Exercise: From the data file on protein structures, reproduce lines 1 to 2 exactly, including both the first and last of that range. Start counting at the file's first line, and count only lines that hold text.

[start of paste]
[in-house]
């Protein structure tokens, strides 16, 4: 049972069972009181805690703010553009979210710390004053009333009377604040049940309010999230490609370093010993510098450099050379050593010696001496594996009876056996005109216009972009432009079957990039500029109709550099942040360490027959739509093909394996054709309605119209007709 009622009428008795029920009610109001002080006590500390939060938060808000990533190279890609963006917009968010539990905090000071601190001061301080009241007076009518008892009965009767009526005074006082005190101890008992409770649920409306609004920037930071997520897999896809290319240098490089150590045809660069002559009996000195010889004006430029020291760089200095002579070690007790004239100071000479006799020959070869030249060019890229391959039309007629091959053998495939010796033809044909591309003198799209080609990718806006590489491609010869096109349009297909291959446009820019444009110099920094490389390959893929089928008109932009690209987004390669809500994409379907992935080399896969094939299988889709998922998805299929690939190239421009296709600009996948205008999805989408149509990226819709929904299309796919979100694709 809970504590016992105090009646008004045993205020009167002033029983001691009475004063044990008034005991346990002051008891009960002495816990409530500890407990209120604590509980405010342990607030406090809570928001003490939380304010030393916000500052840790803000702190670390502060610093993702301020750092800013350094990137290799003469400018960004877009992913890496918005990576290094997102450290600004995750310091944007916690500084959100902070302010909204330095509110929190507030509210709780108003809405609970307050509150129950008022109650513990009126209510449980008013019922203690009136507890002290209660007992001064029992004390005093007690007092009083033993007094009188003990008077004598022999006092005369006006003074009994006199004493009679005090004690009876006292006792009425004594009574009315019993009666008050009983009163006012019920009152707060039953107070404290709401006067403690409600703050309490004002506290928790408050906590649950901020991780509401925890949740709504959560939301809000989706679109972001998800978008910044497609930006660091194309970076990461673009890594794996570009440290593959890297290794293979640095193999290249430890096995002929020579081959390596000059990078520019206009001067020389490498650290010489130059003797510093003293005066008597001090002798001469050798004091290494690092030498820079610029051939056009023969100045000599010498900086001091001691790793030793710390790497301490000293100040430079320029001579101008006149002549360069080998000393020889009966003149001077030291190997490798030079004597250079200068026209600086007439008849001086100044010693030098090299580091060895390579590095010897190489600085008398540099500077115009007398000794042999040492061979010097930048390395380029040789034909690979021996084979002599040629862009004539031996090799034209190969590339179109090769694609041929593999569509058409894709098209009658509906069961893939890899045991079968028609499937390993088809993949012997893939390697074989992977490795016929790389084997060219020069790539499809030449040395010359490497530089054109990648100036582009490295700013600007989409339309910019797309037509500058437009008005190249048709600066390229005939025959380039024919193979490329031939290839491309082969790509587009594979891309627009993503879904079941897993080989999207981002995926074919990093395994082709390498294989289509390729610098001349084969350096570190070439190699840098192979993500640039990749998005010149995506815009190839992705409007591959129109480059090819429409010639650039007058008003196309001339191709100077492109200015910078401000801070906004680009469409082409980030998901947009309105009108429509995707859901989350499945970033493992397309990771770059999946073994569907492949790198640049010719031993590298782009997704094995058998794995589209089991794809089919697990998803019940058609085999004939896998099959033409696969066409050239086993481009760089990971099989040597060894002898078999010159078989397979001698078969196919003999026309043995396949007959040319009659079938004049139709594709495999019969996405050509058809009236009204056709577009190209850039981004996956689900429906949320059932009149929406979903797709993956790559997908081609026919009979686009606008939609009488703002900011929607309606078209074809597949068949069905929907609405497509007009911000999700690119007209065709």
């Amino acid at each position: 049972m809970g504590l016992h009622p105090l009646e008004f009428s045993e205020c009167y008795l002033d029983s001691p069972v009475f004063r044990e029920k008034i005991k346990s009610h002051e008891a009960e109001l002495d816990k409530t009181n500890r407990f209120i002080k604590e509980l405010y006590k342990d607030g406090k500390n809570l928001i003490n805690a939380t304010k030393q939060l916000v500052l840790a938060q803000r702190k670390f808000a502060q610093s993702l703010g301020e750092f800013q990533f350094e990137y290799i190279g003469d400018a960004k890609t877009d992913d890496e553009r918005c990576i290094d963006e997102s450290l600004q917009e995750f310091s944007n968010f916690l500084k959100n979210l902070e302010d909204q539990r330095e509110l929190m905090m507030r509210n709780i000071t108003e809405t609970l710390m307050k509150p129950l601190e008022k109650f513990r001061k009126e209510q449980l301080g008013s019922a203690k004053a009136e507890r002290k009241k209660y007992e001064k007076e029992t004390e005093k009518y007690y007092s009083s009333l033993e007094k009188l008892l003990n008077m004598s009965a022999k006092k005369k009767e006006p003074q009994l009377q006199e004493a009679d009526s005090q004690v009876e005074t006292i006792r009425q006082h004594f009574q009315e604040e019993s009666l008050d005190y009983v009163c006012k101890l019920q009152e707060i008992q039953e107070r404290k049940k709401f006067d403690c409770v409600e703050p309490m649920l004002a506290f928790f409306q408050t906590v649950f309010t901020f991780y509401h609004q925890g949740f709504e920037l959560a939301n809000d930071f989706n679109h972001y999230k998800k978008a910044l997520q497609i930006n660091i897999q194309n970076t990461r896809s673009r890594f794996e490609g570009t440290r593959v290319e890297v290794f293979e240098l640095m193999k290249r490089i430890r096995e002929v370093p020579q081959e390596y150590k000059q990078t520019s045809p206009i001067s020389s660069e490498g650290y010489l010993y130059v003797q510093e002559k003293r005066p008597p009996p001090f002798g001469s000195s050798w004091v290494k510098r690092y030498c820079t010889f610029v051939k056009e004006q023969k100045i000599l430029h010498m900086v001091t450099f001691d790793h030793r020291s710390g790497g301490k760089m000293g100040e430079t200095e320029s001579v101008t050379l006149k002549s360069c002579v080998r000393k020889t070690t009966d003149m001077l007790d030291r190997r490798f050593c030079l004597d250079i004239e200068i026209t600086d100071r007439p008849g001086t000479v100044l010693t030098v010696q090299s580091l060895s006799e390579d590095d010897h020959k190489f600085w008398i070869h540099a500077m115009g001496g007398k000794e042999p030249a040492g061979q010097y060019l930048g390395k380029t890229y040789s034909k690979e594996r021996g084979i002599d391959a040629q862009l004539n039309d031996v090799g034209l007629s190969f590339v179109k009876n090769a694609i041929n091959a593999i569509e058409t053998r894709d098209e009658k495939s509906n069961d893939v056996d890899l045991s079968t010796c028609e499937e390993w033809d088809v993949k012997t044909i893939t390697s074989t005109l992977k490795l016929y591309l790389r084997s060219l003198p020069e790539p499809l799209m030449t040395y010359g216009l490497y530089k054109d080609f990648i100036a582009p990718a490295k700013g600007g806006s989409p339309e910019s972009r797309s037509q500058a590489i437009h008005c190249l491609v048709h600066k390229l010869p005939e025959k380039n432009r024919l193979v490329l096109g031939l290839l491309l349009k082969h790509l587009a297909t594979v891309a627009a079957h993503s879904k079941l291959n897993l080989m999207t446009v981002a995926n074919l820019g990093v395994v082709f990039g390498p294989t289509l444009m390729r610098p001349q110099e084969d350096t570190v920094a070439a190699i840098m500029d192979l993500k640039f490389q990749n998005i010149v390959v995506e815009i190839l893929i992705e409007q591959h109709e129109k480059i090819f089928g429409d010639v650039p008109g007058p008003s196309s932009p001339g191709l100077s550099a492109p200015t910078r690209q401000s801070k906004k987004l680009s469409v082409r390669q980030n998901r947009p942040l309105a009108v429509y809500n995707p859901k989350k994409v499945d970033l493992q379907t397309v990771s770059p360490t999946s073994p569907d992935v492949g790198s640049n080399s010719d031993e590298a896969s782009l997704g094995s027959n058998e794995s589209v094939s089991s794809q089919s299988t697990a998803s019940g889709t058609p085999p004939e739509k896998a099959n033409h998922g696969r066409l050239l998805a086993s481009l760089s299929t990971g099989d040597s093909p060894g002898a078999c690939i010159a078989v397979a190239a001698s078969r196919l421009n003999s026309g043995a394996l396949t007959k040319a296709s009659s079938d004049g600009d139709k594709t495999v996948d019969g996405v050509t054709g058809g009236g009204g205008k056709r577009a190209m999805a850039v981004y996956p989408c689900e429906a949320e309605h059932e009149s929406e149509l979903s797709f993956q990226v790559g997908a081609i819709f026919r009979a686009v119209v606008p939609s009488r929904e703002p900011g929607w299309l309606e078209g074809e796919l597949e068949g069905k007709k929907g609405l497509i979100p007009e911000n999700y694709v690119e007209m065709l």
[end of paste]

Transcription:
[in-house]
């Protein structure tokens, strides 16, 4: 049972069972009181805690703010553009979210710390004053009333009377604040049940309010999230490609370093010993510098450099050379050593010696001496594996009876056996005109216009972009432009079957990039500029109709550099942040360490027959739509093909394996054709309605119209007709 009622009428008795029920009610109001002080006590500390939060938060808000990533190279890609963006917009968010539990905090000071601190001061301080009241007076009518008892009965009767009526005074006082005190101890008992409770649920409306609004920037930071997520897999896809290319240098490089150590045809660069002559009996000195010889004006430029020291760089200095002579070690007790004239100071000479006799020959070869030249060019890229391959039309007629091959053998495939010796033809044909591309003198799209080609990718806006590489491609010869096109349009297909291959446009820019444009110099920094490389390959893929089928008109932009690209987004390669809500994409379907992935080399896969094939299988889709998922998805299929690939190239421009296709600009996948205008999805989408149509990226819709929904299309796919979100694709 809970504590016992105090009646008004045993205020009167002033029983001691009475004063044990008034005991346990002051008891009960002495816990409530500890407990209120604590509980405010342990607030406090809570928001003490939380304010030393916000500052840790803000702190670390502060610093993702301020750092800013350094990137290799003469400018960004877009992913890496918005990576290094997102450290600004995750310091944007916690500084959100902070302010909204330095509110929190507030509210709780108003809405609970307050509150129950008022109650513990009126209510449980008013019922203690009136507890002290209660007992001064029992004390005093007690007092009083033993007094009188003990008077004598022999006092005369006006003074009994006199004493009679005090004690009876006292006792009425004594009574009315019993009666008050009983009163006012019920009152707060039953107070404290709401006067403690409600703050309490004002506290928790408050906590649950901020991780509401925890949740709504959560939301809000989706679109972001998800978008910044497609930006660091194309970076990461673009890594794996570009440290593959890297290794293979640095193999290249430890096995002929020579081959390596000059990078520019206009001067020389490498650290010489130059003797510093003293005066008597001090002798001469050798004091290494690092030498820079610029051939056009023969100045000599010498900086001091001691790793030793710390790497301490000293100040430079320029001579101008006149002549360069080998000393020889009966003149001077030291190997490798030079004597250079200068026209600086007439008849001086100044010693030098090299580091060895390579590095010897190489600085008398540099500077115009007398000794042999040492061979010097930048390395380029040789034909690979021996084979002599040629862009004539031996090799034209190969590339179109090769694609041929593999569509058409894709098209009658509906069961893939890899045991079968028609499937390993088809993949012997893939390697074989992977490795016929790389084997060219020069790539499809030449040395010359490497530089054109990648100036582009490295700013600007989409339309910019797309037509500058437009008005190249048709600066390229005939025959380039024919193979490329031939290839491309082969790509587009594979891309627009993503879904079941897993080989999207981002995926074919990093395994082709390498294989289509390729610098001349084969350096570190070439190699840098192979993500640039990749998005010149995506815009190839992705409007591959129109480059090819429409010639650039007058008003196309001339191709100077492109200015910078401000801070906004680009469409082409980030998901947009309105009108429509995707859901989350499945970033493992397309990771770059999946073994569907492949790198640049010719031993590298782009997704094995058998794995589209089991794809089919697990998803019940058609085999004939896998099959033409696969066409050239086993481009760089990971099989040597060894002898078999010159078989397979001698078969196919003999026309043995396949007959040319009659079938004049139709594709495999019969996405050509058809009236009204056709577009190209850039981004996956689900429906949320059932009149929406979903797709993956790559997908081609026919009979686009606008939609009488703002900011929607309606078209074809597949068949069905929907609405497509007009911000999700690119007209065709």